They do have a simple webtrader interface which is what you propose, I don't think you used it.  It's not great, but more SCHW like, no Java application involved.  I think in general folks that *need* a simpler UI (not saying that is folks here), demand more customer service, and I think it's a conscious trade off by IB to focus their business on high volume, but fewer accounts.  To that point Nate, I think your comment about 90%+ of *users* just wanting to buy MSFT, you are right... but 90% of IB's trade volume is done by the minority of clients, and I think those are the MM and automated trading funds, so again, I think you can use the webtrader interface if the TWS interface is too complex (by the way, I'm not throwing stones, I used webtrader interface for the first 4 years I had an IB account, it was fine... only starting using TWS when I moved my RIA to IB).

Also note for those that thinks IB charges a $10 / month minimum... they have eliminated this for $100k+ accounts, they did it last year.  Agree that IRAs have $7.5 / quarter fee, and real time quotes are extra, so those obviously should be factored in.  I think the big things for IB over Fido are real easy to quantify:
1) If you trade internationally (online, not by phone)
2) If you short
3) If you borrow on margin
4) If you trade options
5) If you trade futures
6) If you trade foreign exchange
7) If you are an RIA / HF

If you meet any of the seven, I think IB is clearly better.  If you don't, then I think IB is probably on par for most folks, and more complex than Fido.

Again, I don't think it's the best for everyone, but it's pretty good.  I think the characterization of the UI as super complex is pretty amusing.  Yeah, it has a two hour learning curve and it's made by Java programmers and option traders, not by Steve Jobs, but it's functional and easy to use... it's not like some black box.

Ben
« Last Edit: March 20, 2015, 09:21:43 AM by benhacker »
Ben Hacker
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frommi

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Re: IBKR - Interactive Brokers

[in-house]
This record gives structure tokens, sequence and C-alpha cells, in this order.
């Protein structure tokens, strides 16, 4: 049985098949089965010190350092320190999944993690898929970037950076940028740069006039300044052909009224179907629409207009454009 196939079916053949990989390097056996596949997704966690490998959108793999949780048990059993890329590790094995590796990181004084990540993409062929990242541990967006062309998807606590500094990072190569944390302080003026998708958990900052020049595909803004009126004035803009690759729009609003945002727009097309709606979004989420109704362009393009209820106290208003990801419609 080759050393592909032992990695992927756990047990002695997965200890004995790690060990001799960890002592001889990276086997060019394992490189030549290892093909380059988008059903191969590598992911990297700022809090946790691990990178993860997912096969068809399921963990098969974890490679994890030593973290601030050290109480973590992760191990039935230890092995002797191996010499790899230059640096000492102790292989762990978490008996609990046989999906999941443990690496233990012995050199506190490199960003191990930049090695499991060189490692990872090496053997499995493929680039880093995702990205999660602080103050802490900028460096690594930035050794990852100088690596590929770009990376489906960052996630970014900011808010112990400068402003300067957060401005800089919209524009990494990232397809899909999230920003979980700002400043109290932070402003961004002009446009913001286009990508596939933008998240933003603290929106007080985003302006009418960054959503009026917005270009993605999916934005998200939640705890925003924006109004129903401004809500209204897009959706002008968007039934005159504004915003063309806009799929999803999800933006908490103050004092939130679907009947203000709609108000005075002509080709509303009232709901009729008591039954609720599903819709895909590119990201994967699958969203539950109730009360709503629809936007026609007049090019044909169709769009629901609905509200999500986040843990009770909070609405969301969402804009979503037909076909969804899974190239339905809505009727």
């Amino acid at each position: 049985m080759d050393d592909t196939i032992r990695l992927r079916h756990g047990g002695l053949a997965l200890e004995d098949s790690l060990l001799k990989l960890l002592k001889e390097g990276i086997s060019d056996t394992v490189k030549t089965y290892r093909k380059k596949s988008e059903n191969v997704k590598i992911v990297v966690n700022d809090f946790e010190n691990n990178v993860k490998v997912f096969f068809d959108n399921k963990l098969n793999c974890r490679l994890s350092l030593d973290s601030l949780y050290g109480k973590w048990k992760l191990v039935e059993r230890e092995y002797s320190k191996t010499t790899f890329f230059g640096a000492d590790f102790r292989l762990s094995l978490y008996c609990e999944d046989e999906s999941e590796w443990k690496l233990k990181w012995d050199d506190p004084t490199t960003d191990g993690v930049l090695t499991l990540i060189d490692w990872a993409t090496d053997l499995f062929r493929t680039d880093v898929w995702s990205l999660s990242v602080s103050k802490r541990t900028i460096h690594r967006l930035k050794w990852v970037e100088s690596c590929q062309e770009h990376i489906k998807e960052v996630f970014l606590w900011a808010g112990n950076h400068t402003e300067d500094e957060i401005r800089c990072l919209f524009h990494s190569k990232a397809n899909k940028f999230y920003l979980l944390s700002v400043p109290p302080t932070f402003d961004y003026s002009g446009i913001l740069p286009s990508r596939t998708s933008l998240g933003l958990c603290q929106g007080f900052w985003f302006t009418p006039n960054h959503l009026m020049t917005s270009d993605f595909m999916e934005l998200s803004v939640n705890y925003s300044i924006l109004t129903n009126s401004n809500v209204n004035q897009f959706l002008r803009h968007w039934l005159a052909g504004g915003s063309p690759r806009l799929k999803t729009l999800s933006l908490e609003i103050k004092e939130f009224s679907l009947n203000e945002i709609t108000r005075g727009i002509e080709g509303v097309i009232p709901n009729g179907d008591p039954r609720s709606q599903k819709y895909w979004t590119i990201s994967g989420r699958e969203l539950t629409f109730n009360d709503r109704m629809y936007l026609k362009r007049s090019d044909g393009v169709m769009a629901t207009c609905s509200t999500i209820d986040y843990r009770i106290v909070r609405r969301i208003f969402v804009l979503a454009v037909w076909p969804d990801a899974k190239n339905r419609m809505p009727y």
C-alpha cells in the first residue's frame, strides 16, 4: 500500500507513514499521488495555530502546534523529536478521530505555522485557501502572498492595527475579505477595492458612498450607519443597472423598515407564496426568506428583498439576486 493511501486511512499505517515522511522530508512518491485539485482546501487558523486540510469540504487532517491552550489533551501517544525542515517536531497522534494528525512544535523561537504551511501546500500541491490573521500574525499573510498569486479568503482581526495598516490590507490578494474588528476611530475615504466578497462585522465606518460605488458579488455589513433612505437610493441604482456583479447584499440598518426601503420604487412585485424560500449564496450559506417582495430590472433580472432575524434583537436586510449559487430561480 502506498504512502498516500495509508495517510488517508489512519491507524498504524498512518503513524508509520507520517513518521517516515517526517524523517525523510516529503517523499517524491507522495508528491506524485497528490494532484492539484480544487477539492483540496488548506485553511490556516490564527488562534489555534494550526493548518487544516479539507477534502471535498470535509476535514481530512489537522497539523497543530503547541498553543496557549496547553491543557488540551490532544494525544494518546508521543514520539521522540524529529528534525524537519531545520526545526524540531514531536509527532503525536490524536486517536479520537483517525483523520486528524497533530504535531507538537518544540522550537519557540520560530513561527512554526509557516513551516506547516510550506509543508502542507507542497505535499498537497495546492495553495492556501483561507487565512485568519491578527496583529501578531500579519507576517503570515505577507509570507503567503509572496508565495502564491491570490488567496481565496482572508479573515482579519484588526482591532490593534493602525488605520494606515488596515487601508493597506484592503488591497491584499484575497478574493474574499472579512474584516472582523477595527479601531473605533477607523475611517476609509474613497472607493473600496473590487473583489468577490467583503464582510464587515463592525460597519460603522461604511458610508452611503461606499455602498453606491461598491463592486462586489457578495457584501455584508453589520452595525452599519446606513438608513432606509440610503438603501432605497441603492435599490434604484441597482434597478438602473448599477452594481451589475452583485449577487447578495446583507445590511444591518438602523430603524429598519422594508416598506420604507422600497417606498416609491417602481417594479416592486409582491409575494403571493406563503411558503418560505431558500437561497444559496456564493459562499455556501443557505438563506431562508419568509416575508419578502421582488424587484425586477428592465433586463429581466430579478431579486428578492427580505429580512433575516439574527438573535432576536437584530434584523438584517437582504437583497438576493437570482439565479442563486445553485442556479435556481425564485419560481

« Reply #43 on: March 20, 2015, 09:29:24 AM »
If you want a simpler interface you can always use the IB phone or ipad app. Nate what you pay at fidelity sounds like a good deal, but i don`t know one european broker that comes even close to the low commissions at IB that has the same stability/trustworthy background. At Cortalconsors/BNP Paribas for example i pay nearly 1% in commisions for every US/canadian stock transaction. And then they split each big transaction into smaller ones to get even more commissions, regardless if necessary or not. And most other brokers earn even more on your transaction when they frontrun your trade without you not even taking notice.

writser

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Re: IBKR - Interactive Brokers
« Reply #44 on: March 20, 2015, 09:37:10 AM »
I am probably the company's target user.  But after using their demo for a few days I decided it wasn't worth the time to learn the UI.  I'm satisfied with Fidelity and have no desire to learn some warped system.  I want to switch and IB offers a lot of features I want.  But the UI holds me back.  It's like handing someone an iPhone with a rotary dial attached.  Why limit yourself like that?

I think that's irresponsible. You're leaving a lot of money on the table in the long run just because you are too lazy to spend half a day on their software? Because, frankly, it's not _THAT_ difficult to use.  Their software should appeal to value investors. It's ugly, unloved, but very cheap!

Is it that much? IB hits you with a $10 per month minimum trade fee plus a $10 per month real time quote fee as well as an IRA fee.  That's $240 year in minimum fees.  And that's real-time quotes for the US only.  At Fidelity I get real-time quotes worldwide.  If I were to pay for that at IB there's no comparison, but let's leave that out.  There's also a $30 per year fee for each IRA.  I have 4 IRA accounts, that's another $120.  I'd be looking at $360 a year in minimum costs with less information than I get now.  That's 45 trades at Fidelity to break even.  I just checked Fidelity, I've made 44 trades in the last year.  IB would be slightly more expensive.

If you add in all the real-time data from all the markets I get at Fidelity I'd have to trade a lot more to make it worthwhile.